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Wyeth reports dip in revenues; attributes flux to upheaval over kids’ cough-cold dosing


MADISON, N.J. Net revenues for Wyeth’s Worldwide Consumer Healthcare division fell 5 percent for the third quarter ending Sept. 30, the company reported Wednesday morning, primarily to a decrease in sales of Robitussin and Advil. Sales of Advil were down 7 percent to $165 million; and while Robitussin sales were not broken out specifically, the brand is one of several that have been negatively impacted over the confusion on whether or not pediatric cough-cold are safe and effective.

“The cough-cold market is changing considerably as illustrated” by the recent announcements from the Consumer Healthcare Products Association around voluntary label changes advising consumers not to give cough-cold medicines to children under the age of four and the January 2008 Food and Drug Administration announcement banning the marketing of these medicines to children under the age of two, commented Greg Norden, Wyeth senior vice president and chief financial officer, this morning during a call with analysts. Wyeth expects this business to rebound in the coming season, Norden noted.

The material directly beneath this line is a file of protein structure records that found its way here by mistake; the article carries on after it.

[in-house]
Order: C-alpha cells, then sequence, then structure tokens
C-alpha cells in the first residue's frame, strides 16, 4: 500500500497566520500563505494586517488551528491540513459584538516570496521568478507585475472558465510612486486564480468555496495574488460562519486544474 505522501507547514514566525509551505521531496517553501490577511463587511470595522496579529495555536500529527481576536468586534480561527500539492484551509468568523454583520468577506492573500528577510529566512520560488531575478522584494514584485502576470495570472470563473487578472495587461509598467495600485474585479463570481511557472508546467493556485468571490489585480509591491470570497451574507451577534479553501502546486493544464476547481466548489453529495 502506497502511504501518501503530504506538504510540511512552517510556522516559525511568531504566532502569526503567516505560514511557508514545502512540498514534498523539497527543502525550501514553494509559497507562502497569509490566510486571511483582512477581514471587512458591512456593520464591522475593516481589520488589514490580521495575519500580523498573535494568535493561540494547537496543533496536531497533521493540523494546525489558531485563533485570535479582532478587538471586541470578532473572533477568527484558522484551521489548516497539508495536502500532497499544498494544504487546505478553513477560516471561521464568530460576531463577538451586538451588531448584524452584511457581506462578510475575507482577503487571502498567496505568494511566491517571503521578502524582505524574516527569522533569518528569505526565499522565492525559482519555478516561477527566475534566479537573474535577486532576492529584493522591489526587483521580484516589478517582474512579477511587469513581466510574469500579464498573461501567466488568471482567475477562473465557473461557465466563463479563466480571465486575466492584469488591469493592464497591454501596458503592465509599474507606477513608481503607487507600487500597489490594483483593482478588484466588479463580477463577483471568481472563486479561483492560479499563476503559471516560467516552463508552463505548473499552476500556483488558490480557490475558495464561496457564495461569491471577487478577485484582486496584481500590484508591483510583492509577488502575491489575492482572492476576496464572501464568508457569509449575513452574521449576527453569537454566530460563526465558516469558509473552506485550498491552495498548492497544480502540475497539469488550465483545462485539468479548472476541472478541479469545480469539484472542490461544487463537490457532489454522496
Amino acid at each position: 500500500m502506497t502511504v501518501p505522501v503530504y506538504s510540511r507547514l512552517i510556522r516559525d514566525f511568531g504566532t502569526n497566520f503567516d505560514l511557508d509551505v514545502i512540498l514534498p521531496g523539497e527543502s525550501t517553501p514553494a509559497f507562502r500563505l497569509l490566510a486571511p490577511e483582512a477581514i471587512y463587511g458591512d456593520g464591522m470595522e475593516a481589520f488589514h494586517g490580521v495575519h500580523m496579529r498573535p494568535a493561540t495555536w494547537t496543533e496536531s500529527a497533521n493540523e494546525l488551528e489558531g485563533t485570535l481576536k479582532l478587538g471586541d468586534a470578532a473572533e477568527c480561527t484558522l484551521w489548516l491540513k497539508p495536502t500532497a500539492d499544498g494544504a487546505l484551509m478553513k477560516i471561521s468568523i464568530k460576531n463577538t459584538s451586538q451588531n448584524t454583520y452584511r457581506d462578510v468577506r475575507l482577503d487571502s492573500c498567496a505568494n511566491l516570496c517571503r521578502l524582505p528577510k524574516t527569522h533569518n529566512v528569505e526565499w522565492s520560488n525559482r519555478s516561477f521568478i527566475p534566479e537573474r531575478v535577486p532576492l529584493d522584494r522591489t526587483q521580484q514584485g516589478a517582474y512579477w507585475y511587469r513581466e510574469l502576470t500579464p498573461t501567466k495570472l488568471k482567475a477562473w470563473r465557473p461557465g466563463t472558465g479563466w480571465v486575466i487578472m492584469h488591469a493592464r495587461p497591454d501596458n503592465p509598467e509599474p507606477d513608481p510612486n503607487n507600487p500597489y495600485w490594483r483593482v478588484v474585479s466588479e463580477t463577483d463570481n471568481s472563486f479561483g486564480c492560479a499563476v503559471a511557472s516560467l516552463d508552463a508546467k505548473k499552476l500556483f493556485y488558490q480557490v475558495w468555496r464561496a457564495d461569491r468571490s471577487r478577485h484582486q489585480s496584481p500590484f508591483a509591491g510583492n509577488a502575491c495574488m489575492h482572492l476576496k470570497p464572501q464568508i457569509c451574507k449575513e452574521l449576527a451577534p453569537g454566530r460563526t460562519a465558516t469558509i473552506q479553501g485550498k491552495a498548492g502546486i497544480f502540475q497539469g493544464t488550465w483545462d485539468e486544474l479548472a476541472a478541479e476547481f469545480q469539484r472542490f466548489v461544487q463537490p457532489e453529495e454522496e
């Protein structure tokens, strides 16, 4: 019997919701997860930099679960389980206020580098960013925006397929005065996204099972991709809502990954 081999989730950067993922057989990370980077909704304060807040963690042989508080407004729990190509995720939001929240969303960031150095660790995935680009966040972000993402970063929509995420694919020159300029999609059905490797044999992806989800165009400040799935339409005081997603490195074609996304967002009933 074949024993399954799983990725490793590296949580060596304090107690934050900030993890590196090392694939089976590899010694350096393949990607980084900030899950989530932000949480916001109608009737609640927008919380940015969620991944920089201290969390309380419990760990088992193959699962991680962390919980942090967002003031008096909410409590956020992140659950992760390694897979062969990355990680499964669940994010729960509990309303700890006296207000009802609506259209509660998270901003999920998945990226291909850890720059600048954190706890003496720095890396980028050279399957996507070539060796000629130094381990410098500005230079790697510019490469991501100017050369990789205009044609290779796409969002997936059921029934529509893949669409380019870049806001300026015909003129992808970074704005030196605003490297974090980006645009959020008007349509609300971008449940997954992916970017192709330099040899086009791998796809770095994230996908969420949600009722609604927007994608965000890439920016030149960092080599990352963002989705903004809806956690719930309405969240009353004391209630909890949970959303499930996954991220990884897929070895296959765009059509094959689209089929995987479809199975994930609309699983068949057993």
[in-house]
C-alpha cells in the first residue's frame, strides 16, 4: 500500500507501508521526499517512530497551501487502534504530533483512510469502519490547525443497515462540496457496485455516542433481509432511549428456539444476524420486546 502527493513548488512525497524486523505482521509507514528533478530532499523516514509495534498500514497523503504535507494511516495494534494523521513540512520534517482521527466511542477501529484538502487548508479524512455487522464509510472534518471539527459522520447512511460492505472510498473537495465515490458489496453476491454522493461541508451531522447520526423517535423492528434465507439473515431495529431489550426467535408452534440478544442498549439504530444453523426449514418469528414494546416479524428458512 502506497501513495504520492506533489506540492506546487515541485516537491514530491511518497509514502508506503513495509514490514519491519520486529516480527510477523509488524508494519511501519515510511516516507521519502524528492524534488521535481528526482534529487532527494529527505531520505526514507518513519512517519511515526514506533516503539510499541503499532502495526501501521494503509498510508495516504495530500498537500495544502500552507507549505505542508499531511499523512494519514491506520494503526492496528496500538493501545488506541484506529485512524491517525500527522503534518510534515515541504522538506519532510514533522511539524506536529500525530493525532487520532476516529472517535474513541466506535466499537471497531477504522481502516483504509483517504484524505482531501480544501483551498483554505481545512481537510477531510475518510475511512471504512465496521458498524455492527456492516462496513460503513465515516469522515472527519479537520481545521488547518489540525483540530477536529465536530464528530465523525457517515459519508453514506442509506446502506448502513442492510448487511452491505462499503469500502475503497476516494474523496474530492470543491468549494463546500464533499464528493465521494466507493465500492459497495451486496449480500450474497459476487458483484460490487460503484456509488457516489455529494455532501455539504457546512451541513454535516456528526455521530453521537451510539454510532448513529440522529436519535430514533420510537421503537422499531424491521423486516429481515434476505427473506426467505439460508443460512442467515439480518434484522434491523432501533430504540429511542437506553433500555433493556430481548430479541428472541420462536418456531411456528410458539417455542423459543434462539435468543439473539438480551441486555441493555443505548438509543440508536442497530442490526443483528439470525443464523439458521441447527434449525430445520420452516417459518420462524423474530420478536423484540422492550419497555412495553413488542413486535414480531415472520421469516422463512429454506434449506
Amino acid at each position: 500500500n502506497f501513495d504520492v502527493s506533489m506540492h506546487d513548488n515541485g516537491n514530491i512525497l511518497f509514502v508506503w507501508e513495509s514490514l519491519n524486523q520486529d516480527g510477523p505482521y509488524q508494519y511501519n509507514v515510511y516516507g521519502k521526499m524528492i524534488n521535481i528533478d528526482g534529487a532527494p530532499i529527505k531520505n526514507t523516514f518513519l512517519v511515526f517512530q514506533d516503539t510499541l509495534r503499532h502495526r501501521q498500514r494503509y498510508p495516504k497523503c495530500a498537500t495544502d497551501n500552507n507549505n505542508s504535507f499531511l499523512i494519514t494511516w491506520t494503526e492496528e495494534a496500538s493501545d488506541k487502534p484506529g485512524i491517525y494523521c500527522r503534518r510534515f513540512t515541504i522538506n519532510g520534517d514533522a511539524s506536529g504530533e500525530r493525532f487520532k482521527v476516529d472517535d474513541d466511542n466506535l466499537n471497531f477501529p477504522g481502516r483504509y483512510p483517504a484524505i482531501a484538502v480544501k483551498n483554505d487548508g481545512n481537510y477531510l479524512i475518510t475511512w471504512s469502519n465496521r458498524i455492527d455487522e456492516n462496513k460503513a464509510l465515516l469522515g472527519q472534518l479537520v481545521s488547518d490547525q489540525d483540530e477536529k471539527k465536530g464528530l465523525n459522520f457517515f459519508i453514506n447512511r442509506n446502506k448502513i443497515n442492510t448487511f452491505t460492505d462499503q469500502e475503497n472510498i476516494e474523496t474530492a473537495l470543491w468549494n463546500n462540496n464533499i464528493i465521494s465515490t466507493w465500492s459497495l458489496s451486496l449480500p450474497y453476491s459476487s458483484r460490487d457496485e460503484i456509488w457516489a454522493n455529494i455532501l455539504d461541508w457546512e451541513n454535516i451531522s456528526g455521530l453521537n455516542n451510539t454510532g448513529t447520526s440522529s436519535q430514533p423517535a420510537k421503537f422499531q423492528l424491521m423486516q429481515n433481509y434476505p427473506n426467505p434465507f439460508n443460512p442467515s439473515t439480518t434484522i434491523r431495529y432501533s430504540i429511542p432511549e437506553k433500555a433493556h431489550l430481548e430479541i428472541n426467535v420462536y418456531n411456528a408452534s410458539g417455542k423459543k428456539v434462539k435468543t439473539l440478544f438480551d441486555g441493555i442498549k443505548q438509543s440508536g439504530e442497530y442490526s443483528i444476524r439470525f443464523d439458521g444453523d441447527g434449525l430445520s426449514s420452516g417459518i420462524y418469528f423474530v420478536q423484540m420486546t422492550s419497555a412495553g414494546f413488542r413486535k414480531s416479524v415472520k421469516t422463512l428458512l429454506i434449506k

“We’ve also launched a new product, Robitussin DM” to take advantage of a growing adult market, commented Cavan Redmond, president of Wyeth Consumer Healthcare.

The company’s dietary supplement franchise proved positive, however. Sales of Centrum were up 7 percent to $186 million.

Wyeth completed its acquisition of the Thermacare product line from Procter & Gamble last month and is expected to enhance Wyeth’s global position in pain management, the company stated.

Overall, worldwide net revenue increased 4 percent, to $5.8 billion, for the quarter. Excluding the favorable impact of foreign exchange, worldwide net revenue increased 2 percent.

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